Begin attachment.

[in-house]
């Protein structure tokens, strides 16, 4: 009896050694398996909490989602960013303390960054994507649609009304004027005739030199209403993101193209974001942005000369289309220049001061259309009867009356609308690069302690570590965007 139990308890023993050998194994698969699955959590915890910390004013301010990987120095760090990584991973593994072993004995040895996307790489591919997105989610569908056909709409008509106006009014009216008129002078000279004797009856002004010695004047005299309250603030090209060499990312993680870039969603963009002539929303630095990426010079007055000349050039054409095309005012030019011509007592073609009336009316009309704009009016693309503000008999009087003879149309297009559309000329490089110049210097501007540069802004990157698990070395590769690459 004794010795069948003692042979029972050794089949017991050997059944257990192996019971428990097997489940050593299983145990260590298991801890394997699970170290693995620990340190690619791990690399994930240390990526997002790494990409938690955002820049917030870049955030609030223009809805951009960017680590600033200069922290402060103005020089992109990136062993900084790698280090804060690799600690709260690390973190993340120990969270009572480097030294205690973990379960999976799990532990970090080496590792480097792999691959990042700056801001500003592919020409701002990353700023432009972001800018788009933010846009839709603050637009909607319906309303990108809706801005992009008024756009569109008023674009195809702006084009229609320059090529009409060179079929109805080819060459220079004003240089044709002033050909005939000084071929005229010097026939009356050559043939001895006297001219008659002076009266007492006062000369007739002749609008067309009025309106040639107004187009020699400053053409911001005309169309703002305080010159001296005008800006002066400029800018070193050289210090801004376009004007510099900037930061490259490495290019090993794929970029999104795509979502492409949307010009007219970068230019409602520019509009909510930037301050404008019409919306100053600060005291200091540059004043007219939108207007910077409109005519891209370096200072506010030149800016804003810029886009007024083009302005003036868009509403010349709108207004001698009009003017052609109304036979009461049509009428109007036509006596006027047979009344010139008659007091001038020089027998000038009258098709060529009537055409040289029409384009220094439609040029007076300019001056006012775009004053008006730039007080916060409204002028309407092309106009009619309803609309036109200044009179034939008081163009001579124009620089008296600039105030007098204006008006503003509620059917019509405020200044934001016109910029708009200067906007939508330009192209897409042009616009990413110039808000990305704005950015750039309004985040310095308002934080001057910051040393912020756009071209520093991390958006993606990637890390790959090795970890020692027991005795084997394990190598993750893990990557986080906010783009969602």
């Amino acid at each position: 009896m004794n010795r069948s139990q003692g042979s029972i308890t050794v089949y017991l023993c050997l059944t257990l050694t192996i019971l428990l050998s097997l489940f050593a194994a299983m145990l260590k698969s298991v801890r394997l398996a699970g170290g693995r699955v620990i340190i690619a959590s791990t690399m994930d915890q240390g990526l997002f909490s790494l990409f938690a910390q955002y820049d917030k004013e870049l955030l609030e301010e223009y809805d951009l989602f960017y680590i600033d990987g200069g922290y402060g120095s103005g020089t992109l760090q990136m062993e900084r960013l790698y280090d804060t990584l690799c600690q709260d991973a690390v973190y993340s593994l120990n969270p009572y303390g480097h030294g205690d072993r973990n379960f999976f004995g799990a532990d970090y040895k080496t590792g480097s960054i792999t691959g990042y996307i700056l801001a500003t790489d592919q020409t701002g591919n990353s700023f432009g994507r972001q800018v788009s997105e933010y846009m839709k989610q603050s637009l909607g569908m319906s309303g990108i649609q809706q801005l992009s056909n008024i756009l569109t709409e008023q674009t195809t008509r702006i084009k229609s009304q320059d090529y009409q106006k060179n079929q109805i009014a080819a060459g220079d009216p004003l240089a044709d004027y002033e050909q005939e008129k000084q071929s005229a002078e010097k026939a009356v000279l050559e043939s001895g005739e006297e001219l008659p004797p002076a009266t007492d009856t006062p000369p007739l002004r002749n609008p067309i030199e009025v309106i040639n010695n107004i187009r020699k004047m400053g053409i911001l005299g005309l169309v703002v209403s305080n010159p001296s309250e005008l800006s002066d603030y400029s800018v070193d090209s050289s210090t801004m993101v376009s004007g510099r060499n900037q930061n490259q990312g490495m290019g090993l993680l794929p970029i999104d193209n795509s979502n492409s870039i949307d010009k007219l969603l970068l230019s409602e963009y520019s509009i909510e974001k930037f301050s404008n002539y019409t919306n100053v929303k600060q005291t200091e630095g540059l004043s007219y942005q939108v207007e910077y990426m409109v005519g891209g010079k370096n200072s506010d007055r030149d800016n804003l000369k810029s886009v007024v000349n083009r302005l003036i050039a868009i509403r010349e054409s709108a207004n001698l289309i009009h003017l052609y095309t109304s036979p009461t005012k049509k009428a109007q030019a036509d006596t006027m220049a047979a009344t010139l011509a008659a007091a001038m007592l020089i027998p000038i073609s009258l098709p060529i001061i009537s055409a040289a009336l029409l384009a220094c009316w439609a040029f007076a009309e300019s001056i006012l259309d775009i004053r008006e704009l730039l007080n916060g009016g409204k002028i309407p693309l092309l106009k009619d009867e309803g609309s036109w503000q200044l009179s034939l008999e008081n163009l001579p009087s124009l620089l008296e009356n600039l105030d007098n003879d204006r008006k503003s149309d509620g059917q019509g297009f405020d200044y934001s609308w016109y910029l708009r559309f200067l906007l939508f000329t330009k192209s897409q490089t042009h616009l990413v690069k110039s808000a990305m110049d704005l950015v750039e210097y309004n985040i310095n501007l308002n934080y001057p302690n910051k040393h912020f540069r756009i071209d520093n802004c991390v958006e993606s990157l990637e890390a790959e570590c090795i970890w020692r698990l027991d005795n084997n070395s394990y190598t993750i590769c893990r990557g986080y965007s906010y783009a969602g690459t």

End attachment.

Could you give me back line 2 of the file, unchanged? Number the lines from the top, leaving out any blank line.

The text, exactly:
């Protein structure tokens, strides 16, 4: 009896050694398996909490989602960013303390960054994507649609009304004027005739030199209403993101193209974001942005000369289309220049001061259309009867009356609308690069302690570590965007 139990308890023993050998194994698969699955959590915890910390004013301010990987120095760090990584991973593994072993004995040895996307790489591919997105989610569908056909709409008509106006009014009216008129002078000279004797009856002004010695004047005299309250603030090209060499990312993680870039969603963009002539929303630095990426010079007055000349050039054409095309005012030019011509007592073609009336009316009309704009009016693309503000008999009087003879149309297009559309000329490089110049210097501007540069802004990157698990070395590769690459 004794010795069948003692042979029972050794089949017991050997059944257990192996019971428990097997489940050593299983145990260590298991801890394997699970170290693995620990340190690619791990690399994930240390990526997002790494990409938690955002820049917030870049955030609030223009809805951009960017680590600033200069922290402060103005020089992109990136062993900084790698280090804060690799600690709260690390973190993340120990969270009572480097030294205690973990379960999976799990532990970090080496590792480097792999691959990042700056801001500003592919020409701002990353700023432009972001800018788009933010846009839709603050637009909607319906309303990108809706801005992009008024756009569109008023674009195809702006084009229609320059090529009409060179079929109805080819060459220079004003240089044709002033050909005939000084071929005229010097026939009356050559043939001895006297001219008659002076009266007492006062000369007739002749609008067309009025309106040639107004187009020699400053053409911001005309169309703002305080010159001296005008800006002066400029800018070193050289210090801004376009004007510099900037930061490259490495290019090993794929970029999104795509979502492409949307010009007219970068230019409602520019509009909510930037301050404008019409919306100053600060005291200091540059004043007219939108207007910077409109005519891209370096200072506010030149800016804003810029886009007024083009302005003036868009509403010349709108207004001698009009003017052609109304036979009461049509009428109007036509006596006027047979009344010139008659007091001038020089027998000038009258098709060529009537055409040289029409384009220094439609040029007076300019001056006012775009004053008006730039007080916060409204002028309407092309106009009619309803609309036109200044009179034939008081163009001579124009620089008296600039105030007098204006008006503003509620059917019509405020200044934001016109910029708009200067906007939508330009192209897409042009616009990413110039808000990305704005950015750039309004985040310095308002934080001057910051040393912020756009071209520093991390958006993606990637890390790959090795970890020692027991005795084997394990190598993750893990990557986080906010783009969602």